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Dozens of cyclists attached paper snowflakes and inflatable penguins to their bikes at City Hall Plaza Sunday afternoon to protest what they called the city’s glacial pace in implementing a protected network of bike lanes.

The group embarked on a five-mile bike ride to the sites of several long-promised but unfinished bike-safety projects, including Charles Street and the South Bay Harbor Trail, before ending the ride in Dorchester.

Eliza Parad, director of organizing for the Boston Cyclists Union, said the group planned the rally to push Mayor Martin J. Walsh to increase funding for protected bike lanes, out of concern that the city will not meet its goals for a safer, more-efficient transportation network outlined in the Go Boston 2030 initiative.

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“In order to meet the goals in that plan, about seven miles of protected bike lanes or low-stress bike lanes would need to be on the ground every year,” Parad said during an interview at the rally. “The city is building about three. So we’re asking the mayor for more funding and to speed up the pace.”

The rally came one day after Walsh released details of the 2019 Bike Program Series and cited his administration’s investments in establishing “a safe and connected network of bike lanes, the expansion of our Bluebikes share program, and the organization of clinics, public rides, and events.”

Walsh’s fiscal year 2020 budget proposal allocates $10.6 million for bike infrastructure, including about $1 million for protected bike lanes. By the end of 2019, more than eight miles of separate bike lines will be open and five miles will be under construction, the administration said.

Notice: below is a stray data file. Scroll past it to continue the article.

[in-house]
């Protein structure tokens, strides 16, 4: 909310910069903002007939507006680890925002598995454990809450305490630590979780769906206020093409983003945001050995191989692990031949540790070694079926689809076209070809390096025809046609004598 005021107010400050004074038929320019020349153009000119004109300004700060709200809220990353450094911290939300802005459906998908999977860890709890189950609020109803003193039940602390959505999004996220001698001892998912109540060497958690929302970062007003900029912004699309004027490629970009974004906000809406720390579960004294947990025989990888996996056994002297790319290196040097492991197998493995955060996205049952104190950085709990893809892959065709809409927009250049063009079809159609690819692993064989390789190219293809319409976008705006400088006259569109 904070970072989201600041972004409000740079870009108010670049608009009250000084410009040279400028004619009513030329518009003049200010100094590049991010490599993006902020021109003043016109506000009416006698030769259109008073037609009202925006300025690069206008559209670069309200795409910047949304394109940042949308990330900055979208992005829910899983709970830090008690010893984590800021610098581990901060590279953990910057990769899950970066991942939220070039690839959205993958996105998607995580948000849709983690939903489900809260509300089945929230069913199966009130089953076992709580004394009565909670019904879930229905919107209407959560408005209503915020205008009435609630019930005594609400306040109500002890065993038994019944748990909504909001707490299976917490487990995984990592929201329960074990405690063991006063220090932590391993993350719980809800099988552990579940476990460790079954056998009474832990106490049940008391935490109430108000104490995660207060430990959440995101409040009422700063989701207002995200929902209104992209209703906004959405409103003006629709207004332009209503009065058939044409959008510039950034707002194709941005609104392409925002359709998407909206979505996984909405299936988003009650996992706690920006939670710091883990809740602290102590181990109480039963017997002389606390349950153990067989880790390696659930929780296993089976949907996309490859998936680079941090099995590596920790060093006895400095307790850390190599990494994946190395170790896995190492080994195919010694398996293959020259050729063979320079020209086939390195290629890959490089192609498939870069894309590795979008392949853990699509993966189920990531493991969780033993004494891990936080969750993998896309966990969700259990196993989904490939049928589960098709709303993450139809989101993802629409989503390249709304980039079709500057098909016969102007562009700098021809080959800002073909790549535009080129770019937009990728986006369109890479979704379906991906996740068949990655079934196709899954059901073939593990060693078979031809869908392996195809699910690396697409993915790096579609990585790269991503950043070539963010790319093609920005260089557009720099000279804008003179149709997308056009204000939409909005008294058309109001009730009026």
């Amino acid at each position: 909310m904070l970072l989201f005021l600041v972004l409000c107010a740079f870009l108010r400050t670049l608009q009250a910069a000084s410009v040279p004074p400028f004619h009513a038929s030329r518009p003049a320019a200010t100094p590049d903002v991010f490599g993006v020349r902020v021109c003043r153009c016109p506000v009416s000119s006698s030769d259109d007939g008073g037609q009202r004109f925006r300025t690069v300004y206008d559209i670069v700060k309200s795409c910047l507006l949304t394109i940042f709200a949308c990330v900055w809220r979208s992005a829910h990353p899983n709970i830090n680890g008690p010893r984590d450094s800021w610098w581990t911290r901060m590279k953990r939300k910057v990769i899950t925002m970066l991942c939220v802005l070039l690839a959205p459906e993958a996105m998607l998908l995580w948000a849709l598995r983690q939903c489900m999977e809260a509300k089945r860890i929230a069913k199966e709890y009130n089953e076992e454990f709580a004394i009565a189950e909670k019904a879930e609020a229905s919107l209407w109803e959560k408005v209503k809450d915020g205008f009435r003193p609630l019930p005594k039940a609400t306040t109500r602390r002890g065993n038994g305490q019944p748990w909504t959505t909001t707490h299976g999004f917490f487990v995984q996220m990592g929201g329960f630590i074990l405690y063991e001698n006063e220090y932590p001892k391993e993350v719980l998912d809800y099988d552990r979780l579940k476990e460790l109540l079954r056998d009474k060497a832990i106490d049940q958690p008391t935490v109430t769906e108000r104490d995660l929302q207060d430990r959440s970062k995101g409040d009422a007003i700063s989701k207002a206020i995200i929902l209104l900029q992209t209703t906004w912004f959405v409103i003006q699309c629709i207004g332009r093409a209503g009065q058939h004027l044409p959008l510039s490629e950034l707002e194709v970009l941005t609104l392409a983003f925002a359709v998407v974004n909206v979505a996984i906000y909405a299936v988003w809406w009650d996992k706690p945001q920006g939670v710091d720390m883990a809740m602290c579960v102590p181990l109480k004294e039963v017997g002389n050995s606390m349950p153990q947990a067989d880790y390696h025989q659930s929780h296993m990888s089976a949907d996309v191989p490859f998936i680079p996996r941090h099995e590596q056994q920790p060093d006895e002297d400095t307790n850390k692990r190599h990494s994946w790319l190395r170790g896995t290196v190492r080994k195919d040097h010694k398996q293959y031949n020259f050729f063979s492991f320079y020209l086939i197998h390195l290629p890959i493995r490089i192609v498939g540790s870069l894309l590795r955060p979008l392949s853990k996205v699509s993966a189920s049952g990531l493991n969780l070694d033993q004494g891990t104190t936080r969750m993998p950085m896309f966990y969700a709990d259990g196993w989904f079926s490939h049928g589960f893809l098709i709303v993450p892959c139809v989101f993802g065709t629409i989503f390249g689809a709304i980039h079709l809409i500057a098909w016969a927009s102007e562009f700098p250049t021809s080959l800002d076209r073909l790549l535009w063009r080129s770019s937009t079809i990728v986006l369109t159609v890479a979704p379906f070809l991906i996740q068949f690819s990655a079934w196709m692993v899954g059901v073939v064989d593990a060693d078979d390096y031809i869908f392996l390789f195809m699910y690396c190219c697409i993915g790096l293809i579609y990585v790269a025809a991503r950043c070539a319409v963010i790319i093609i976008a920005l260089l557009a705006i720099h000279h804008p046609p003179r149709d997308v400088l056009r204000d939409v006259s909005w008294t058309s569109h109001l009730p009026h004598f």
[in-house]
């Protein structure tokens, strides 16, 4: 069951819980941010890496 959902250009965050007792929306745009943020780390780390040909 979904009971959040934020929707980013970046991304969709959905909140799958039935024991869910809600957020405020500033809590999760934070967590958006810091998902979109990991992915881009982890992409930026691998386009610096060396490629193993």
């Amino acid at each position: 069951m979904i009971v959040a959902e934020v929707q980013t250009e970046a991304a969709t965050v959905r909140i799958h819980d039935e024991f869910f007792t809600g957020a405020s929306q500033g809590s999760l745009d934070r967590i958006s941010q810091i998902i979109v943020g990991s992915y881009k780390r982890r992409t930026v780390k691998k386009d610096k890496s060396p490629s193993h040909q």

“We’re working hard, and with 12 million bucks dedicated, I certainly would like to be further along than we are today,” Walsh said Sunday morning at a ribbon-cutting event in Roslindale. “We have to continue to build out streets, and there’s a big cost with that, so we’re making large investments and we’re moving forward.”

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Several cyclists plan to deliver their message at a City Council hearing on the Transportation Department’s budget for fiscal year 2020 on Tuesday.

South Boston resident Maren Tober, 40, said she instructs her 14-, 12-, and 8-year-old children to ride their bikes on the sidewalk instead of the street because the neighborhood lacks protected bike lanes.

“A bike means independence, and I would like for my kids to be independent,” she said in an interview at the rally. “I have no problems with them going to places independently, but I want protected bike lanes. For me, it would mean peace of mind.”


Amanda Kaufman can be reached at amanda.kaufman@globe.com. Follow her on Twitter @amandakauf1.